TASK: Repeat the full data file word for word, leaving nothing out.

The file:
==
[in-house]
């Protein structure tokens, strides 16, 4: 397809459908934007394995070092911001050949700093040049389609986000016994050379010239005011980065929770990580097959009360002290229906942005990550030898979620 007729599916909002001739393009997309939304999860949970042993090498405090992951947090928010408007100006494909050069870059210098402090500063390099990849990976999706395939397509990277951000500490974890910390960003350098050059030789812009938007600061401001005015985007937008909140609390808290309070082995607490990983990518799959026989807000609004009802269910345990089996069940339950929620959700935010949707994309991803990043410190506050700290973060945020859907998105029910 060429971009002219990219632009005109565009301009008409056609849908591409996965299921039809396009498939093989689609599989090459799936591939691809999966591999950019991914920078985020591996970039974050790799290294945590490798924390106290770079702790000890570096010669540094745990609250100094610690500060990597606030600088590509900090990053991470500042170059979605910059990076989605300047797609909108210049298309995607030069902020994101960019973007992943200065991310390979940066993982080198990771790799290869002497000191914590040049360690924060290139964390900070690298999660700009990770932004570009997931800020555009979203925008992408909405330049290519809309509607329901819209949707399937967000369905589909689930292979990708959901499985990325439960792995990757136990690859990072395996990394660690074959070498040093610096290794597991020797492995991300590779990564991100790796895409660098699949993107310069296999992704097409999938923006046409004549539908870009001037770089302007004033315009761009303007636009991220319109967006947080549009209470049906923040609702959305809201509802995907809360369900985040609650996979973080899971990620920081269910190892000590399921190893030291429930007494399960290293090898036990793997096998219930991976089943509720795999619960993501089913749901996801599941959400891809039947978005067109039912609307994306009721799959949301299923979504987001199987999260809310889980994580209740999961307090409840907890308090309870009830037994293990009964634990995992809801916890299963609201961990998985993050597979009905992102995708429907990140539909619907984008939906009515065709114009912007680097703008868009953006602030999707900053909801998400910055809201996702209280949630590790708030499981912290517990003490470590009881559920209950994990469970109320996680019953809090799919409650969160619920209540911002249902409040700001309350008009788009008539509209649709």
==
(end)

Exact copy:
[in-house]
């Protein structure tokens, strides 16, 4: 397809459908934007394995070092911001050949700093040049389609986000016994050379010239005011980065929770990580097959009360002290229906942005990550030898979620 007729599916909002001739393009997309939304999860949970042993090498405090992951947090928010408007100006494909050069870059210098402090500063390099990849990976999706395939397509990277951000500490974890910390960003350098050059030789812009938007600061401001005015985007937008909140609390808290309070082995607490990983990518799959026989807000609004009802269910345990089996069940339950929620959700935010949707994309991803990043410190506050700290973060945020859907998105029910 060429971009002219990219632009005109565009301009008409056609849908591409996965299921039809396009498939093989689609599989090459799936591939691809999966591999950019991914920078985020591996970039974050790799290294945590490798924390106290770079702790000890570096010669540094745990609250100094610690500060990597606030600088590509900090990053991470500042170059979605910059990076989605300047797609909108210049298309995607030069902020994101960019973007992943200065991310390979940066993982080198990771790799290869002497000191914590040049360690924060290139964390900070690298999660700009990770932004570009997931800020555009979203925008992408909405330049290519809309509607329901819209949707399937967000369905589909689930292979990708959901499985990325439960792995990757136990690859990072395996990394660690074959070498040093610096290794597991020797492995991300590779990564991100790796895409660098699949993107310069296999992704097409999938923006046409004549539908870009001037770089302007004033315009761009303007636009991220319109967006947080549009209470049906923040609702959305809201509802995907809360369900985040609650996979973080899971990620920081269910190892000590399921190893030291429930007494399960290293090898036990793997096998219930991976089943509720795999619960993501089913749901996801599941959400891809039947978005067109039912609307994306009721799959949301299923979504987001199987999260809310889980994580209740999961307090409840907890308090309870009830037994293990009964634990995992809801916890299963609201961990998985993050597979009905992102995708429907990140539909619907984008939906009515065709114009912007680097703008868009953006602030999707900053909801998400910055809201996702209280949630590790708030499981912290517990003490470590009881559920209950994990469970109320996680019953809090799919409650969160619920209540911002249902409040700001309350008009788009008539509209649709």